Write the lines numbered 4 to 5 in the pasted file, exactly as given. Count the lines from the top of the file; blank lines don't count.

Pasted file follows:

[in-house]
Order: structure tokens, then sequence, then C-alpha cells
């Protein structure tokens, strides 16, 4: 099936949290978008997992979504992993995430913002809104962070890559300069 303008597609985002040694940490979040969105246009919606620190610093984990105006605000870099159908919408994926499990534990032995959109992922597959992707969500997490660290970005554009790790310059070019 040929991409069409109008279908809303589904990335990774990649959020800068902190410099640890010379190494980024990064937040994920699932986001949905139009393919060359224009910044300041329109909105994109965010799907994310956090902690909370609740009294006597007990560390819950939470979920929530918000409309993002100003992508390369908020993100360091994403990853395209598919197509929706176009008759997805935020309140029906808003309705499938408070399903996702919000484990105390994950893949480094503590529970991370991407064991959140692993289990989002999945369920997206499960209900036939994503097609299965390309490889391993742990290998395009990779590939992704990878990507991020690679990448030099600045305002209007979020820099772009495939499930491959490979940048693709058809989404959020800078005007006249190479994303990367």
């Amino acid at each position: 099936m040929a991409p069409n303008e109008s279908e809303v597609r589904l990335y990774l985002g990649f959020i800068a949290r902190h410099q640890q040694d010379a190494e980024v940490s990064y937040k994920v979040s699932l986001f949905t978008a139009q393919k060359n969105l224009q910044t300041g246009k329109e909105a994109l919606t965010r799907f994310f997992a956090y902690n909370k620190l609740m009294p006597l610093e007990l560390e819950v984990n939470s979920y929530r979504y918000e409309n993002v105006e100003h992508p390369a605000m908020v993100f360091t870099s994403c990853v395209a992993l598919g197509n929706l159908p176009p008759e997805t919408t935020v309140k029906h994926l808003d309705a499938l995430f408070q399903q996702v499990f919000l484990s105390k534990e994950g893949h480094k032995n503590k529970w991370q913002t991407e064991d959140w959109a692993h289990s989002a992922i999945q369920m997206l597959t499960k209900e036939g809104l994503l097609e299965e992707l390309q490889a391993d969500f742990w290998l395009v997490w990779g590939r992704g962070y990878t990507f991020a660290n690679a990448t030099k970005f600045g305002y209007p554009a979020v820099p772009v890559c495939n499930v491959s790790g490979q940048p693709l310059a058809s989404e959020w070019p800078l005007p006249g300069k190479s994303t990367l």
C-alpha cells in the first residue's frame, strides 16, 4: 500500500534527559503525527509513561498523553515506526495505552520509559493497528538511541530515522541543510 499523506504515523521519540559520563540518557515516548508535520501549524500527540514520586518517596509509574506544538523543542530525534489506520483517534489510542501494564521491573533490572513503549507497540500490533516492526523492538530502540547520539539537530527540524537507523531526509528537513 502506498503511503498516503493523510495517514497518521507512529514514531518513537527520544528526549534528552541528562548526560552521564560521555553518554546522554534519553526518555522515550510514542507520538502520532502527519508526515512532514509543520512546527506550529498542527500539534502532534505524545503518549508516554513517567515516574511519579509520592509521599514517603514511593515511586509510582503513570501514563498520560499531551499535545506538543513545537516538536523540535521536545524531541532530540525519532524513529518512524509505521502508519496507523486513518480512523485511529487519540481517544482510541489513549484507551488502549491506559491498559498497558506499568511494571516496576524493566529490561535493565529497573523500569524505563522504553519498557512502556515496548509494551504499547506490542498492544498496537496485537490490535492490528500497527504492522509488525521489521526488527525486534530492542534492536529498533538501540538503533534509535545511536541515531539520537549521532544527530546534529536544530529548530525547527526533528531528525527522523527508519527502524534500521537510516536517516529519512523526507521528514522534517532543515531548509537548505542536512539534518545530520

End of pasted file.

């Amino acid at each position: 099936m040929a991409p069409n303008e109008s279908e809303v597609r589904l990335y990774l985002g990649f959020i800068a949290r902190h410099q640890q040694d010379a190494e980024v940490s990064y937040k994920v979040s699932l986001f949905t978008a139009q393919k060359n969105l224009q910044t300041g246009k329109e909105a994109l919606t965010r799907f994310f997992a956090y902690n909370k620190l609740m009294p006597l610093e007990l560390e819950v984990n939470s979920y929530r979504y918000e409309n993002v105006e100003h992508p390369a605000m908020v993100f360091t870099s994403c990853v395209a992993l598919g197509n929706l159908p176009p008759e997805t919408t935020v309140k029906h994926l808003d309705a499938l995430f408070q399903q996702v499990f919000l484990s105390k534990e994950g893949h480094k032995n503590k529970w991370q913002t991407e064991d959140w959109a692993h289990s989002a992922i999945q369920m997206l597959t499960k209900e036939g809104l994503l097609e299965e992707l390309q490889a391993d969500f742990w290998l395009v997490w990779g590939r992704g962070y990878t990507f991020a660290n690679a990448t030099k970005f600045g305002y209007p554009a979020v820099p772009v890559c495939n499930v491959s790790g490979q940048p693709l310059a058809s989404e959020w070019p800078l005007p006249g300069k190479s994303t990367l």
C-alpha cells in the first residue's frame, strides 16, 4: 500500500534527559503525527509513561498523553515506526495505552520509559493497528538511541530515522541543510 499523506504515523521519540559520563540518557515516548508535520501549524500527540514520586518517596509509574506544538523543542530525534489506520483517534489510542501494564521491573533490572513503549507497540500490533516492526523492538530502540547520539539537530527540524537507523531526509528537513 502506498503511503498516503493523510495517514497518521507512529514514531518513537527520544528526549534528552541528562548526560552521564560521555553518554546522554534519553526518555522515550510514542507520538502520532502527519508526515512532514509543520512546527506550529498542527500539534502532534505524545503518549508516554513517567515516574511519579509520592509521599514517603514511593515511586509510582503513570501514563498520560499531551499535545506538543513545537516538536523540535521536545524531541532530540525519532524513529518512524509505521502508519496507523486513518480512523485511529487519540481517544482510541489513549484507551488502549491506559491498559498497558506499568511494571516496576524493566529490561535493565529497573523500569524505563522504553519498557512502556515496548509494551504499547506490542498492544498496537496485537490490535492490528500497527504492522509488525521489521526488527525486534530492542534492536529498533538501540538503533534509535545511536541515531539520537549521532544527530546534529536544530529548530525547527526533528531528525527522523527508519527502524534500521537510516536517516529519512523526507521528514522534517532543515531548509537548505542536512539534518545530520